The cough becomes a motif that unites the frail and elderly across the book — Debek Dan, the only man who can teach Shanna how to perform the breathtaking ritual, Shanna’s grandfather who significantly learnt indigenous medication from a Muslim hakim friend, and Pema’s grandmother. Shanna realises that the cough that links these three people has to do with the pollution in a big city, which is where they had had to resettle after having been natives of “forever skies and endless horizons”.
An ecological concern over the abuse of the environment comes through in the images of the open drain choked with plastic wrappers that acts as a surrogate for a river or the respiratory distress that affects the elderly across communities that were inhabitants of the mountains. That is when Shanna and Pema hit upon the idea of going back to Kashmir to procure some ingredients like roots and herbs for Nanaji’s medicines from the higher reaches of the Himalayas.
Both of them want to become doctors of indigenous medicine when they grow up, and Debek Dan’s daughter, Doyang, is willing to be an accomplice in their enterprise. The starting point of the fantasized venture would involve a reconnaissance trip to Kashmir themselves to stay with Huma and her family. And the novel ends with Shanna and Pema undertaking a mission that seamlessly and happily weaves together so many disparate strands in the novel — Shanna’s mother’s stops mourning to start a new life by accompanying the two girls, the reunion with Huma on whom Shanna had perpetrated communal hatred without any provocation, the understanding that Huma’s family has also been the victim of terrorist violence, the fusing together of Ayurvedic, Unani and Qhushvaha medicinal practices to solve a medical crisis in which the elderly in the novel suffer due to the hazardous air quality index in the urban pockets of the plains, and the children’s environment-friendly command over the ambience we live in. As Anand admitted herself, despite her effort to expose her child readers to sordid truths about the life around them, she ends her stories on a hopeful note so as not to leave them feeling stressed, anxious or depressed. Pema is a doer to begin with, and both the girls go up and about towards the end, therefore, to act positively on something that needs to be done to make the world a better place to live and breathe in.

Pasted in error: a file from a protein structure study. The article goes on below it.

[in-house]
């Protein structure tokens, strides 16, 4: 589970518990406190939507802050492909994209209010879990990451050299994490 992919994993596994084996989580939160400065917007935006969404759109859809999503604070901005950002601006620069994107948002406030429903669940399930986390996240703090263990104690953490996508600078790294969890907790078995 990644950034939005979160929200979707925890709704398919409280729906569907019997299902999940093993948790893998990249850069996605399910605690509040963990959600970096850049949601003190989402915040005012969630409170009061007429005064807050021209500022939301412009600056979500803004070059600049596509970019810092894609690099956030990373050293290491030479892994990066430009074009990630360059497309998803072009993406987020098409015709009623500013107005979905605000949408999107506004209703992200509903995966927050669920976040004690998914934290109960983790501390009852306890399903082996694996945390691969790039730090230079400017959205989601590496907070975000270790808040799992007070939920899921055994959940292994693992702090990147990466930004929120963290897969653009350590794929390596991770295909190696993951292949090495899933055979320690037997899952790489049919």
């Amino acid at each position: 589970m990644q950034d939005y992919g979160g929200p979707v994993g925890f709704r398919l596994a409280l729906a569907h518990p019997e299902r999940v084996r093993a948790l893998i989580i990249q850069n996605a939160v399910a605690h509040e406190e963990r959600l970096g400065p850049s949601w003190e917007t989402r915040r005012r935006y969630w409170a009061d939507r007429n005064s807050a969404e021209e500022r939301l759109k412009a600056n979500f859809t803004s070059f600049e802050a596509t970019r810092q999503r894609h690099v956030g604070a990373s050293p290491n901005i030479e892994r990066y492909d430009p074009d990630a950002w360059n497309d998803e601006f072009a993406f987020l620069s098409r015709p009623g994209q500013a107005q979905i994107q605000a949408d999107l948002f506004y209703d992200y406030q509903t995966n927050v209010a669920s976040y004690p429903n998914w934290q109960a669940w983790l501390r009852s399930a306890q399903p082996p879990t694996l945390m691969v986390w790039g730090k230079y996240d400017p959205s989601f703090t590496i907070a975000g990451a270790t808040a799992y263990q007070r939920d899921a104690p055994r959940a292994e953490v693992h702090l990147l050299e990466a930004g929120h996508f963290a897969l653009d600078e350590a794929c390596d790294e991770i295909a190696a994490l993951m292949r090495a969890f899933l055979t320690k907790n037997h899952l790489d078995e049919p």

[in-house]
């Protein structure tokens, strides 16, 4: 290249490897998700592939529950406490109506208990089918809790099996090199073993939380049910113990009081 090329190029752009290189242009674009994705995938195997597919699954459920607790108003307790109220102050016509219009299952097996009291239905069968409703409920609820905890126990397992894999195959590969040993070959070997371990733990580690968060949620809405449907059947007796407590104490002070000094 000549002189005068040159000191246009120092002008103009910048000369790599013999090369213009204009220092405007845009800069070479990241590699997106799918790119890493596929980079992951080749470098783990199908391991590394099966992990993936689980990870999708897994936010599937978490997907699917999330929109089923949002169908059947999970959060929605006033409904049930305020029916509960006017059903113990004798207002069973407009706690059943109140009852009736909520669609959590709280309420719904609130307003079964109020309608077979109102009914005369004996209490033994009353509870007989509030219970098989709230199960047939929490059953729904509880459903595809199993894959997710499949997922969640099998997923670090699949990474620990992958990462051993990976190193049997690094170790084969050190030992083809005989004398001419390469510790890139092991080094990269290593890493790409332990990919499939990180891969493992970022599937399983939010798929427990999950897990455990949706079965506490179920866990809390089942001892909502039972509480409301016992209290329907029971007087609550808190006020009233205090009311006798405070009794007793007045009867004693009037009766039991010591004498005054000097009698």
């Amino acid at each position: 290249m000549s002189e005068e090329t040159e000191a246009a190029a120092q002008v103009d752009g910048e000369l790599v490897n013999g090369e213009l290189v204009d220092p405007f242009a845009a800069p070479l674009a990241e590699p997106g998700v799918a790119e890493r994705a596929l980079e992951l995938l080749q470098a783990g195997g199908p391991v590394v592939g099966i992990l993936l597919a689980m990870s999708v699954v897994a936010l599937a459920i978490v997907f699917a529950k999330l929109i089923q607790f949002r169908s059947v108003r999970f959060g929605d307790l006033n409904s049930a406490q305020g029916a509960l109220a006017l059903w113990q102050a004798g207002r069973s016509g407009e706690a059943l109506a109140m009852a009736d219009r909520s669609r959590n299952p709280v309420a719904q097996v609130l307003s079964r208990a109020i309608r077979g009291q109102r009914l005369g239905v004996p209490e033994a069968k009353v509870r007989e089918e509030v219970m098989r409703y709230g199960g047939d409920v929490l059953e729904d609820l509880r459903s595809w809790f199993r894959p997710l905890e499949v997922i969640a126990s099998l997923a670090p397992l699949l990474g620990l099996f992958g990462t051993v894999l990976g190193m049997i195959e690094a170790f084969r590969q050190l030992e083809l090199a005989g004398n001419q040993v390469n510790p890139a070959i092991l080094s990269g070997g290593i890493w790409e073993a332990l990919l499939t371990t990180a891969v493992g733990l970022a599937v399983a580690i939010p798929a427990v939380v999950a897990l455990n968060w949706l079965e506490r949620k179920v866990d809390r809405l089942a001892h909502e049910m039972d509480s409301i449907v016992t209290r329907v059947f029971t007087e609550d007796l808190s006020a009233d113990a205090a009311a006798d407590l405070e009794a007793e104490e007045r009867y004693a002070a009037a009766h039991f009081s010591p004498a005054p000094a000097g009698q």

Anand’s invention of the race of Qhushvahans involves not only creating a history and a geography about them, representing a protagonist, Pema as the ‘Everyman of Nomad’s Land’, but constructing a language that expresses itself in the quaint Qhushvaha deathbed rituals and chants, and making up nomenclatures (like Mola for grandmother) and facets of their culture like clothes. The English language is used by the possibly pre-teen protagonists in a way that shows real children imitate their peer group and improvise. Shanna, it is shown, feels progressively proud of being included in a group that uses adolescent colloquialisms like dude, swag, grandmom, wanna, whack, lezzies – what she calls “real TV language”.
The book deploys an anachronistic time scheme in which internet and cellphones exist in the early eighties in which the story is set. She says that this is to enable the children of the here and now to identify and feel more at home with its setting.
Paro Anand’s themes and portrayals have been such that a lot of censorship has been imposed on them by the adult gatekeepers of children’s morality. One of her books was banned from school curriculums because two adolescents of different communities share a fleeting kiss in it, and Anand justifiably calls such censorship the banning of books “for the love of hate.”
It is a work for children that is not only food for thought for children who are trying to find their feet around in a big, bad world but also makes adults pause and revisit the biases with which we inadvertently indoctrinate our children.
Nivedita Sen is an Associate Professor in English at Hansraj College, University of Delhi. She works on Bangla children’s literature, and has translated authors like Tagore, Sukumar Ray, Asha Purna Devi, Leela Majumdar and others for Harvard University Press, Vishwabharati Press, Sahitya Akademi, Katha, Tulika and more.
PLEASE NOTE: ARTICLES CAN ONLY BE REPRODUCED IN OTHER SITES WITH DUE ACKNOWLEDGEMENT TO BORDERLESS JOURNAL